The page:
UM students help uncover Chickasaw relics in Oktibbeha County
AUGUST 8, 2016 | BY
University of Mississippi graduate student Emily Clark dreamed of becoming an archaeologist since she was 5 years old.
“I was the kid that took my toys and buried them in the sandbox and pretended I was making a discovery,” Clark said.
Her dream is becoming a reality at UM, and she’s no longer pretending. In June, Clark and fellow graduate student Allie Smith served as field supervisors of the summer session Study USA course in the Department of Anthropology and Sociology, an archaeological field session at a Native American site in Oktibbeha County.
With the help of UM undergraduate students, researchers from the University of Florida and representatives from Chickasaw Nation in Oklahoma, the group discovered tens of thousands of artifacts during the four-week course.
“I was not disappointed with the findings from this site,” said Tony Boudreaux, associate professor of anthropology and director of the Center for Archaeological Research. “There were a ton of artifacts found, and it’s enough to not only keep us busy, but learn about the people and societies that produced them.”
Boudreaux said items found from the site, believed to date to the early contact period of Native Americans and Europeans between 1400 and 1700, include pottery, animal bone, stone and clay.
“This is a time we don’t have a lot of written documentation of,” he said. “Native Americans in the Southeast went through a time of significant change, and through archaeology, we can tell the story of these people.”
By looking at this site, Boudreaux said he is hoping to discover the processes by which Native Americans, likely Chickasaw or their ancestors, were affected by contact with Europeans.
This dig served as a course to assist students and faculty with their research interests in addition to training undergraduates.
“This gave our students an opportunity to work with other archaeologists and see the practices and research interests while making connections in the profession,” Boudreaux said. “Working with the Chickasaw Nation allowed us to tell stories we otherwise can’t tell.
“This group has a genuine interest in these objects, and knowing that, you can see the importance of archaeology.”
Next up for the artifacts is the analysis. Clark, an Oklahoma City native who received her bachelor’s degree from the University of Oklahoma, will focus her research on the political and social cultures of Native Americans in Oktibbeha, Clay and Lowndes counties during this time of early contact.
The lengthy process of washing, sorting, counting, bagging and identifying each item within a database becomes thrilling when patterns are found, Clark said.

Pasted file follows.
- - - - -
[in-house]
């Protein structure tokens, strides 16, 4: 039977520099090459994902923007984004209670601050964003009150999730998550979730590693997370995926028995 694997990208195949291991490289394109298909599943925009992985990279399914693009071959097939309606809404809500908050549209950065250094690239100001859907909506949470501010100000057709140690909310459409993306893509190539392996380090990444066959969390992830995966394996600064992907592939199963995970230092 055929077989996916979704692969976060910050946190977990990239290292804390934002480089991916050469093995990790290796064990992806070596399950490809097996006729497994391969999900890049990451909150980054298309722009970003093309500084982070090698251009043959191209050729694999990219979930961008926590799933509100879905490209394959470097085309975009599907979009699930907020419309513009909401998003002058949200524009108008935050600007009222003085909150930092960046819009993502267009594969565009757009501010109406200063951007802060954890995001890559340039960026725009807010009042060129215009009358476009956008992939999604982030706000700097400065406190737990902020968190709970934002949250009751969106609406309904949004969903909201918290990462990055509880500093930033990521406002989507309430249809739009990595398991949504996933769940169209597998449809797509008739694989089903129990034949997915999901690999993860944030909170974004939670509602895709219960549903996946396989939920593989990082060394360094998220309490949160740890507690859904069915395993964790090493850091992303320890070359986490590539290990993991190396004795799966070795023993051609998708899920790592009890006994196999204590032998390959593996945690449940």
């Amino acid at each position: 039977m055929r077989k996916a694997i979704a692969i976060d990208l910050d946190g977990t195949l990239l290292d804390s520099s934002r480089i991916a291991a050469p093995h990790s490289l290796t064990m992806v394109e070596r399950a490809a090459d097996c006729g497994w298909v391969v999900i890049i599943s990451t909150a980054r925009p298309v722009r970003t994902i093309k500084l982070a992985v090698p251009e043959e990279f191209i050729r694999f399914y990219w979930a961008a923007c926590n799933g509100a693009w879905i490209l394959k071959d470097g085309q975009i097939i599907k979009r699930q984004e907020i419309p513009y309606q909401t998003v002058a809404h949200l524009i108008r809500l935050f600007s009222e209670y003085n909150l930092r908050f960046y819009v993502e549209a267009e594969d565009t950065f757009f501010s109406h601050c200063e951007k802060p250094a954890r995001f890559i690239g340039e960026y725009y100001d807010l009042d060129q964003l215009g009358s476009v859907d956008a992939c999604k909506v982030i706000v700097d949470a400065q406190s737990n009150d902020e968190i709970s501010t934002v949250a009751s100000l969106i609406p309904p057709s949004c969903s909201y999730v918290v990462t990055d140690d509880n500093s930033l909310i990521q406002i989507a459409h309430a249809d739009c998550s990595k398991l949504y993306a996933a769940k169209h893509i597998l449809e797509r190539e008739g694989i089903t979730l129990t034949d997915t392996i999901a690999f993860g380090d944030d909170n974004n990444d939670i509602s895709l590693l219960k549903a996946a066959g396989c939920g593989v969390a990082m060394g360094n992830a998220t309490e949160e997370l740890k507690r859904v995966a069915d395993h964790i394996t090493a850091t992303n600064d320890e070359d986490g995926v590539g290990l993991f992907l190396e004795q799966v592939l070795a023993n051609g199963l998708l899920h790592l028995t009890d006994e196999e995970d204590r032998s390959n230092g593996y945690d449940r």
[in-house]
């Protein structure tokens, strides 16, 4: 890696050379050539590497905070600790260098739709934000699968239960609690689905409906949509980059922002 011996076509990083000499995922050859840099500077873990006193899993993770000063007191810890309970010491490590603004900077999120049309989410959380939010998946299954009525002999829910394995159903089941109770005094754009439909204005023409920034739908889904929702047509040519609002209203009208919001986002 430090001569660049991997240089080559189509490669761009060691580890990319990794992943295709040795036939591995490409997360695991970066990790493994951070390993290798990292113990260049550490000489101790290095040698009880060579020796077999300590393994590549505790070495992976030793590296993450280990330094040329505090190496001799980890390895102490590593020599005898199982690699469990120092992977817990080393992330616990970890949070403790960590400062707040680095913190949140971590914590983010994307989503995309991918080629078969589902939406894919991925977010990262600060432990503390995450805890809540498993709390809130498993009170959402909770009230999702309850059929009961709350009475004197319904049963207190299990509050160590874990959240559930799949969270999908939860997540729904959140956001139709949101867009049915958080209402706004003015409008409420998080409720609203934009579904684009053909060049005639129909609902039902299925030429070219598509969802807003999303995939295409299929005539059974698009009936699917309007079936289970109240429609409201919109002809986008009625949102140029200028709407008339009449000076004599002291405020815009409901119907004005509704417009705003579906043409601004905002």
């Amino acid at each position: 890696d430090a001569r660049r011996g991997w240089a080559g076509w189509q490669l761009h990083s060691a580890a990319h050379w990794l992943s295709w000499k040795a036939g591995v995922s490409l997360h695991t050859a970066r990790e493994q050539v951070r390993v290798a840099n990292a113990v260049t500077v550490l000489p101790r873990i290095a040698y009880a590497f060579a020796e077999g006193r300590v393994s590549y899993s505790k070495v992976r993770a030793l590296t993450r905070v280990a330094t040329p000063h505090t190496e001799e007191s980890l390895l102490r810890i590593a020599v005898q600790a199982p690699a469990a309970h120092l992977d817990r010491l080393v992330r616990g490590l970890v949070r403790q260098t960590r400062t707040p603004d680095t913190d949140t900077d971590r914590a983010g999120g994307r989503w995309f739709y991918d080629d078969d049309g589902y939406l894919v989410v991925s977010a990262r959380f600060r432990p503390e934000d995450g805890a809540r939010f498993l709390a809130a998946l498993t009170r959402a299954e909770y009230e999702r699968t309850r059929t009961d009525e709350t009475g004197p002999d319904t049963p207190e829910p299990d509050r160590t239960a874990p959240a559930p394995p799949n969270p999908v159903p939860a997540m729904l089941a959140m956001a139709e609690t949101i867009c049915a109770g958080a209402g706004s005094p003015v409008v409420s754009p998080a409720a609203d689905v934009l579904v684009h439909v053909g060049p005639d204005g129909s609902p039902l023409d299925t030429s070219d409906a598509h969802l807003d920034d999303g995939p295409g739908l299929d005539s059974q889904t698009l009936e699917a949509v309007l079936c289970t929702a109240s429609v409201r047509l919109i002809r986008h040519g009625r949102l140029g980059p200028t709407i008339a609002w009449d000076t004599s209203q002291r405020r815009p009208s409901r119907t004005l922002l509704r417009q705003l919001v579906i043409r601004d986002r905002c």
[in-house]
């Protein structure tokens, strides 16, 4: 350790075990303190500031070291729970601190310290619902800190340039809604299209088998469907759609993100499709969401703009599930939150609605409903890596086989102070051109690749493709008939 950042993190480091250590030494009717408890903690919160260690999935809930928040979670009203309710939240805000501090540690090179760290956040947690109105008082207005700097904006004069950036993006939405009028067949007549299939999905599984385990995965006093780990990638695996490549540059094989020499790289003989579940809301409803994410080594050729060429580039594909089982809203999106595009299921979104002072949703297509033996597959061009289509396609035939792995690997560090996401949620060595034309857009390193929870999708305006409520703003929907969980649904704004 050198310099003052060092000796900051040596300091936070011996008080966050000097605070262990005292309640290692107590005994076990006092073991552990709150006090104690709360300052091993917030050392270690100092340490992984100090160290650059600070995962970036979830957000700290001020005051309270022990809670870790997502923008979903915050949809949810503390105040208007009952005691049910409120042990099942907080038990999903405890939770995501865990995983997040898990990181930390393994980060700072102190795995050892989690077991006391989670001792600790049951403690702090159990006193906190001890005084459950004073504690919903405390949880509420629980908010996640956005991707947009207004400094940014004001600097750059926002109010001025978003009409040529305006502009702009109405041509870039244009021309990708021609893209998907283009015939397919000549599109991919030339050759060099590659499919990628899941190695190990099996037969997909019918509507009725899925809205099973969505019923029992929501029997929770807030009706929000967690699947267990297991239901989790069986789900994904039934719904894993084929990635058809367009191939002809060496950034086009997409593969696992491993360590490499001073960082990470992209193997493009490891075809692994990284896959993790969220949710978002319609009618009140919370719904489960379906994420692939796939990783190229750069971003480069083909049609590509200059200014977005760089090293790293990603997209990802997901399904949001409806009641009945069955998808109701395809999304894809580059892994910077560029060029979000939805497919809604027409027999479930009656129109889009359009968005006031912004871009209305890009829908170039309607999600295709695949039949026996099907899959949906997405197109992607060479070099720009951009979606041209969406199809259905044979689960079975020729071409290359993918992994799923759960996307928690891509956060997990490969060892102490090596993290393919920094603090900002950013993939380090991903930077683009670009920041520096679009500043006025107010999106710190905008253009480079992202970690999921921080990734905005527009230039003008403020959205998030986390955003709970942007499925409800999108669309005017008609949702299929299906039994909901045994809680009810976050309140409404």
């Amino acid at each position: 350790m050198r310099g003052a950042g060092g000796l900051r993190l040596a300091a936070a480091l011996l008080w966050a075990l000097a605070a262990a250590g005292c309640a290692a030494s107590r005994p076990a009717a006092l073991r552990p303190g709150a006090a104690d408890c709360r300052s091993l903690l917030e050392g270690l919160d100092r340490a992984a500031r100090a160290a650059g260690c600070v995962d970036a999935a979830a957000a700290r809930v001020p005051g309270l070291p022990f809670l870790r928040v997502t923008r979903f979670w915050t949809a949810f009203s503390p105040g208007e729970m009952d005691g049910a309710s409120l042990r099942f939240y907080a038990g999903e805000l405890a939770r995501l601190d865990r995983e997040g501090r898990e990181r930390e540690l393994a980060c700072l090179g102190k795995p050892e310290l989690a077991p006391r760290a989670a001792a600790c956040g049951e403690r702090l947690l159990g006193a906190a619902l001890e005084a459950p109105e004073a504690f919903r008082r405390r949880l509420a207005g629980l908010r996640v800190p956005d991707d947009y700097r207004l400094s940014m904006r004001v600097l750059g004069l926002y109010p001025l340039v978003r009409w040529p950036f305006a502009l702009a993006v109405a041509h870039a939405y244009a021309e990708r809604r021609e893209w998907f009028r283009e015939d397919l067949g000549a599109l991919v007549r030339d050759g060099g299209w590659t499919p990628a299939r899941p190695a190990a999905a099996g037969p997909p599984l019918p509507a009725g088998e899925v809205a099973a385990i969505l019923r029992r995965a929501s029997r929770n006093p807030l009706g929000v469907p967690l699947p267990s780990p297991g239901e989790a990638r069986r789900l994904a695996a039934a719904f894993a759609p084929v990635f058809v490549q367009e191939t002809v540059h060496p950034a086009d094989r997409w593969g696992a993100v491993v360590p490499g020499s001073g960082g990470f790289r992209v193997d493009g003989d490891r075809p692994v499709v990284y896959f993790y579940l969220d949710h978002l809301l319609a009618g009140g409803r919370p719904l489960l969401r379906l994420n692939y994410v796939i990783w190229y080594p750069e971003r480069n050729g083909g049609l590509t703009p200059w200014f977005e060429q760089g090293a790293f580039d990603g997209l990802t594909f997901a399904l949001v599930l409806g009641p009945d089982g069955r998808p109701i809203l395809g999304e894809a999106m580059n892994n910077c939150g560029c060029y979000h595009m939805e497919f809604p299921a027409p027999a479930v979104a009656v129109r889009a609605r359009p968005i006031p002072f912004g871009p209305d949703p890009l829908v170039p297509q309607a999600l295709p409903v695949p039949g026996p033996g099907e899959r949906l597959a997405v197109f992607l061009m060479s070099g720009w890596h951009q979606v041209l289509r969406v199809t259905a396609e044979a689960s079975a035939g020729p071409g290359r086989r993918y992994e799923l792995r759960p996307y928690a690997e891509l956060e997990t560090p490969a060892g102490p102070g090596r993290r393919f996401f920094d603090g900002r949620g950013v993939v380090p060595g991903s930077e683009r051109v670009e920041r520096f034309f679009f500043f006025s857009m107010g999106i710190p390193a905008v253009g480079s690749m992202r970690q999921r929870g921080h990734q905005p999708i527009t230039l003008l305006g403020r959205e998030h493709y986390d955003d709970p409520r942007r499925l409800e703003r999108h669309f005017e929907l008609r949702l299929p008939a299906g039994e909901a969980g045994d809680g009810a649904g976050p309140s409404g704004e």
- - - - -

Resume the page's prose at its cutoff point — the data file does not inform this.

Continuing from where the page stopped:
“You have a puzzle but you don’t have all the pieces,” she said. “So when you get two to fit together, it’s exciting.”
Smith will study the ceramics discovered from this site and their attributes for her graduate research, hoping to find patterns that will help her build a chronology of the society.
The native of Fort Payne, Alabama, earned her bachelor’s degree in anthropology from Auburn University. Growing up in the Southeast gave Smith an interest in her area and its evolution into modern society. This project allows her to further explore that interest.
“To me, archaeology gives me an opportunity to understand my landscape and the history underneath it,” she said. “One thing I’ve learned from archaeology is that one hour in the field is equal to six or seven in the lab, and lab work is just as important in understanding what’s happening.”
Clark and Smith both hope to have the analysis completed sometime this fall. The collection of artifacts will then be available to researchers from around the world to study Native American life in Mississippi.
The field school is offered each summer, along with a variety of other courses from Study USA. Next year, students will travel with anthropology professor Maureen Meyers to Native American sites in Virginia.
“The university’s Study USA program helps to facilitate courses such as ANTH 335 by assisting faculty members in introducing students to research, industry and professionals with firsthand experience,” said Kristina Phillips, coordinator of continuing education programs. “Students earn credit while applying academic knowledge in practical fashion, all while visiting cities across the U.S.”
Course offerings are both academically and geographically diverse. Upcoming Wintersession courses include STEM in Hawaii, studio art in Miami and an Honors College course in biomedical ethics in Washington, D.C.